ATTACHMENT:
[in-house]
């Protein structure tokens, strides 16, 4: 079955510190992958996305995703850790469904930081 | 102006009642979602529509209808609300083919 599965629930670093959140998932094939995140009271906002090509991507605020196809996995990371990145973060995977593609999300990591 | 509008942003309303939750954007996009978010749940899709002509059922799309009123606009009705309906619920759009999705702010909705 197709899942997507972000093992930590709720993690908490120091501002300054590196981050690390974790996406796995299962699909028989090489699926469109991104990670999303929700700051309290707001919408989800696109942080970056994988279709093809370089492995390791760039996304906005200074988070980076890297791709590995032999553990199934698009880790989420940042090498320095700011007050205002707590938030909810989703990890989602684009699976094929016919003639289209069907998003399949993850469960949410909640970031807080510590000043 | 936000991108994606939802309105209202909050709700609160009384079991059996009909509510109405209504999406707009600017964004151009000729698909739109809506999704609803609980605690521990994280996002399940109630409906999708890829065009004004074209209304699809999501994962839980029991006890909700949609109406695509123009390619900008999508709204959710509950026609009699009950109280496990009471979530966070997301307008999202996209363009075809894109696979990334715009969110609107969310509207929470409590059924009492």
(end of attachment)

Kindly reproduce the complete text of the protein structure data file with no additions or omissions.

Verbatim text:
[in-house]
């Protein structure tokens, strides 16, 4: 079955510190992958996305995703850790469904930081 | 102006009642979602529509209808609300083919 599965629930670093959140998932094939995140009271906002090509991507605020196809996995990371990145973060995977593609999300990591 | 509008942003309303939750954007996009978010749940899709002509059922799309009123606009009705309906619920759009999705702010909705 197709899942997507972000093992930590709720993690908490120091501002300054590196981050690390974790996406796995299962699909028989090489699926469109991104990670999303929700700051309290707001919408989800696109942080970056994988279709093809370089492995390791760039996304906005200074988070980076890297791709590995032999553990199934698009880790989420940042090498320095700011007050205002707590938030909810989703990890989602684009699976094929016919003639289209069907998003399949993850469960949410909640970031807080510590000043 | 936000991108994606939802309105209202909050709700609160009384079991059996009909509510109405209504999406707009600017964004151009000729698909739109809506999704609803609980605690521990994280996002399940109630409906999708890829065009004004074209209304699809999501994962839980029991006890909700949609109406695509123009390619900008999508709204959710509950026609009699009950109280496990009471979530966070997301307008999202996209363009075809894109696979990334715009969110609107969310509207929470409590059924009492």